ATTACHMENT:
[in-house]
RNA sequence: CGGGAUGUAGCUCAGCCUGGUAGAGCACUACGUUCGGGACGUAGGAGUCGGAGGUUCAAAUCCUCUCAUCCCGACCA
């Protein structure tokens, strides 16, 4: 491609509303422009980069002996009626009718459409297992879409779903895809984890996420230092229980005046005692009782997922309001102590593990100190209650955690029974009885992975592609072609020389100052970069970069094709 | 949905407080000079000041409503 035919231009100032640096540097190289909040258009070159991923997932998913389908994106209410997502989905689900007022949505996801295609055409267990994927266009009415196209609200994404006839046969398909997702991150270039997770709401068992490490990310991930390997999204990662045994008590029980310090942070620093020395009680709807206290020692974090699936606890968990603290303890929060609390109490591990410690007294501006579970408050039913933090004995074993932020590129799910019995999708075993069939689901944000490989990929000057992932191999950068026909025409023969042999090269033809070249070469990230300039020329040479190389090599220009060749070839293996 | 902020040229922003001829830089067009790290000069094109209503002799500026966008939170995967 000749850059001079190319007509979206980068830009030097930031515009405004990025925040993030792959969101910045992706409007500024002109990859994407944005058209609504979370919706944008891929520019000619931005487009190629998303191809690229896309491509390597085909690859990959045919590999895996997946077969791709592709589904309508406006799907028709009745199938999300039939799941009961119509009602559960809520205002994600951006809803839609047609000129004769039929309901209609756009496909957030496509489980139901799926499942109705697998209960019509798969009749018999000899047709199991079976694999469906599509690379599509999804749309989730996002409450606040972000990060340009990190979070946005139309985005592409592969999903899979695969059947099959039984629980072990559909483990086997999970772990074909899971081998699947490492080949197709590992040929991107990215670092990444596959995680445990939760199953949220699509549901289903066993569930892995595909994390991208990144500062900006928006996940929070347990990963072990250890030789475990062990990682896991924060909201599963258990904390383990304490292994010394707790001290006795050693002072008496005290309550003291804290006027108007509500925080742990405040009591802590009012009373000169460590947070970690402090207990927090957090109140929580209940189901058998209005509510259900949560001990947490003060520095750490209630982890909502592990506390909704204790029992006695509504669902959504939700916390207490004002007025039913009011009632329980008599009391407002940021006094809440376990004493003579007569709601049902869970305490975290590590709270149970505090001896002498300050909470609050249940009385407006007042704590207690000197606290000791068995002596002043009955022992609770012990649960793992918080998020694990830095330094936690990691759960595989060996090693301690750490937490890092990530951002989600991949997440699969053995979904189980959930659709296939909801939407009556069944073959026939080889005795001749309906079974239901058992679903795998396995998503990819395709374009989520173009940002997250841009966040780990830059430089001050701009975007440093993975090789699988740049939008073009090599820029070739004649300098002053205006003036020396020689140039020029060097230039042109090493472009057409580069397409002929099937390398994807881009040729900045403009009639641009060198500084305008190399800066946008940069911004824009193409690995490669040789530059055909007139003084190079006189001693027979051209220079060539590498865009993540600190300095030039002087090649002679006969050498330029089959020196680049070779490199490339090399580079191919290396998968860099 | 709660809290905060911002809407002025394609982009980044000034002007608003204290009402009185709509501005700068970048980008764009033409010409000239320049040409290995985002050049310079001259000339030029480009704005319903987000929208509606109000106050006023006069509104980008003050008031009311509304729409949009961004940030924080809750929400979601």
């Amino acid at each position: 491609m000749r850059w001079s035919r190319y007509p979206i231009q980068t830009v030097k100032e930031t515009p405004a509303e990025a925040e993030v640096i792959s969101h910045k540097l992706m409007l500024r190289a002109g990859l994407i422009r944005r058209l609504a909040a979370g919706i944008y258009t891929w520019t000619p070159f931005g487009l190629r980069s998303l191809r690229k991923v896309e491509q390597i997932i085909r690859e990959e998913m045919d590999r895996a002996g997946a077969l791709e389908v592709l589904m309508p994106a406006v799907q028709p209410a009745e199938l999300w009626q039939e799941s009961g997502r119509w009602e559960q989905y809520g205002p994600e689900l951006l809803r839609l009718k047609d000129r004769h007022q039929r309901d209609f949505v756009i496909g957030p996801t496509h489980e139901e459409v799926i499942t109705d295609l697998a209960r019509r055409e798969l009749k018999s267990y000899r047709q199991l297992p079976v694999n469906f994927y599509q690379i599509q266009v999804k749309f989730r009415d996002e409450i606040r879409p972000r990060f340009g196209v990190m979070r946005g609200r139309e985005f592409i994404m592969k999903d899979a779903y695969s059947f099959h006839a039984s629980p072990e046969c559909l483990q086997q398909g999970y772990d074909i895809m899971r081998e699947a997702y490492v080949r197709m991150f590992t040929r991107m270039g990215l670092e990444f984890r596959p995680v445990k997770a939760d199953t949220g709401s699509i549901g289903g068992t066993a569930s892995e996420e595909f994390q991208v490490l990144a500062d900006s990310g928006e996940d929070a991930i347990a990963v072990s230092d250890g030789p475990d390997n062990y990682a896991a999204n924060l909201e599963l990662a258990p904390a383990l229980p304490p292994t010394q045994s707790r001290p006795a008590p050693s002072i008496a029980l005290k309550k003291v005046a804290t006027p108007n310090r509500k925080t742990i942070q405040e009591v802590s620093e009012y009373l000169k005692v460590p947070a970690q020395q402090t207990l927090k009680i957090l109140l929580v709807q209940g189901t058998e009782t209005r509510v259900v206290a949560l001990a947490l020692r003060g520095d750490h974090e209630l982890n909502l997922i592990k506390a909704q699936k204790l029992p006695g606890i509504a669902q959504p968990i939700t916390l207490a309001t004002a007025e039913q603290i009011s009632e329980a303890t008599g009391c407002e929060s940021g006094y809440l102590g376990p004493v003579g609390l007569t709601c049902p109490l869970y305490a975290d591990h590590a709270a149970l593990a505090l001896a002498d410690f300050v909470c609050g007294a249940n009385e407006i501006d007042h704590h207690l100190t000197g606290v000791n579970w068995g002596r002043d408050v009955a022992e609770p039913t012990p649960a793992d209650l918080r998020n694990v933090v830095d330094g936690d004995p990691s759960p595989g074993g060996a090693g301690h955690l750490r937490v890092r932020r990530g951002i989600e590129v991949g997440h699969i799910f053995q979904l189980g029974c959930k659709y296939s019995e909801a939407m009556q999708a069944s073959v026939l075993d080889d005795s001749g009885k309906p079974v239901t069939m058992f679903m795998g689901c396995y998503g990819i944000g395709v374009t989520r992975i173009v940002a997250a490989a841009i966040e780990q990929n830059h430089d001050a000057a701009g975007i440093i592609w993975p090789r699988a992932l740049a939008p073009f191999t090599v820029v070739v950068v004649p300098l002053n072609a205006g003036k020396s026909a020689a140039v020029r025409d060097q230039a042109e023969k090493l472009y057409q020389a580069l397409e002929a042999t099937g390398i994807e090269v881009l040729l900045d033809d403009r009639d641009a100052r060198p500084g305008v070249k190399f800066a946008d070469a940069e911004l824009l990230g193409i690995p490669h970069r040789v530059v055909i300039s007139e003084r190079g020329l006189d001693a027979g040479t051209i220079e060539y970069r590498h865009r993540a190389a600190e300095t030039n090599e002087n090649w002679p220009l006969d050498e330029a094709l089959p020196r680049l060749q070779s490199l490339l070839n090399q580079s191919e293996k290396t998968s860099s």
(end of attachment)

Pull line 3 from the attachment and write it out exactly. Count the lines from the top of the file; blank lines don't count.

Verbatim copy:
């Protein structure tokens, strides 16, 4: 491609509303422009980069002996009626009718459409297992879409779903895809984890996420230092229980005046005692009782997922309001102590593990100190209650955690029974009885992975592609072609020389100052970069970069094709 | 949905407080000079000041409503 035919231009100032640096540097190289909040258009070159991923997932998913389908994106209410997502989905689900007022949505996801295609055409267990994927266009009415196209609200994404006839046969398909997702991150270039997770709401068992490490990310991930390997999204990662045994008590029980310090942070620093020395009680709807206290020692974090699936606890968990603290303890929060609390109490591990410690007294501006579970408050039913933090004995074993932020590129799910019995999708075993069939689901944000490989990929000057992932191999950068026909025409023969042999090269033809070249070469990230300039020329040479190389090599220009060749070839293996 | 902020040229922003001829830089067009790290000069094109209503002799500026966008939170995967 000749850059001079190319007509979206980068830009030097930031515009405004990025925040993030792959969101910045992706409007500024002109990859994407944005058209609504979370919706944008891929520019000619931005487009190629998303191809690229896309491509390597085909690859990959045919590999895996997946077969791709592709589904309508406006799907028709009745199938999300039939799941009961119509009602559960809520205002994600951006809803839609047609000129004769039929309901209609756009496909957030496509489980139901799926499942109705697998209960019509798969009749018999000899047709199991079976694999469906599509690379599509999804749309989730996002409450606040972000990060340009990190979070946005139309985005592409592969999903899979695969059947099959039984629980072990559909483990086997999970772990074909899971081998699947490492080949197709590992040929991107990215670092990444596959995680445990939760199953949220699509549901289903066993569930892995595909994390991208990144500062900006928006996940929070347990990963072990250890030789475990062990990682896991924060909201599963258990904390383990304490292994010394707790001290006795050693002072008496005290309550003291804290006027108007509500925080742990405040009591802590009012009373000169460590947070970690402090207990927090957090109140929580209940189901058998209005509510259900949560001990947490003060520095750490209630982890909502592990506390909704204790029992006695509504669902959504939700916390207490004002007025039913009011009632329980008599009391407002940021006094809440376990004493003579007569709601049902869970305490975290590590709270149970505090001896002498300050909470609050249940009385407006007042704590207690000197606290000791068995002596002043009955022992609770012990649960793992918080998020694990830095330094936690990691759960595989060996090693301690750490937490890092990530951002989600991949997440699969053995979904189980959930659709296939909801939407009556069944073959026939080889005795001749309906079974239901058992679903795998396995998503990819395709374009989520173009940002997250841009966040780990830059430089001050701009975007440093993975090789699988740049939008073009090599820029070739004649300098002053205006003036020396020689140039020029060097230039042109090493472009057409580069397409002929099937390398994807881009040729900045403009009639641009060198500084305008190399800066946008940069911004824009193409690995490669040789530059055909007139003084190079006189001693027979051209220079060539590498865009993540600190300095030039002087090649002679006969050498330029089959020196680049070779490199490339090399580079191919290396998968860099 | 709660809290905060911002809407002025394609982009980044000034002007608003204290009402009185709509501005700068970048980008764009033409010409000239320049040409290995985002050049310079001259000339030029480009704005319903987000929208509606109000106050006023006069509104980008003050008031009311509304729409949009961004940030924080809750929400979601």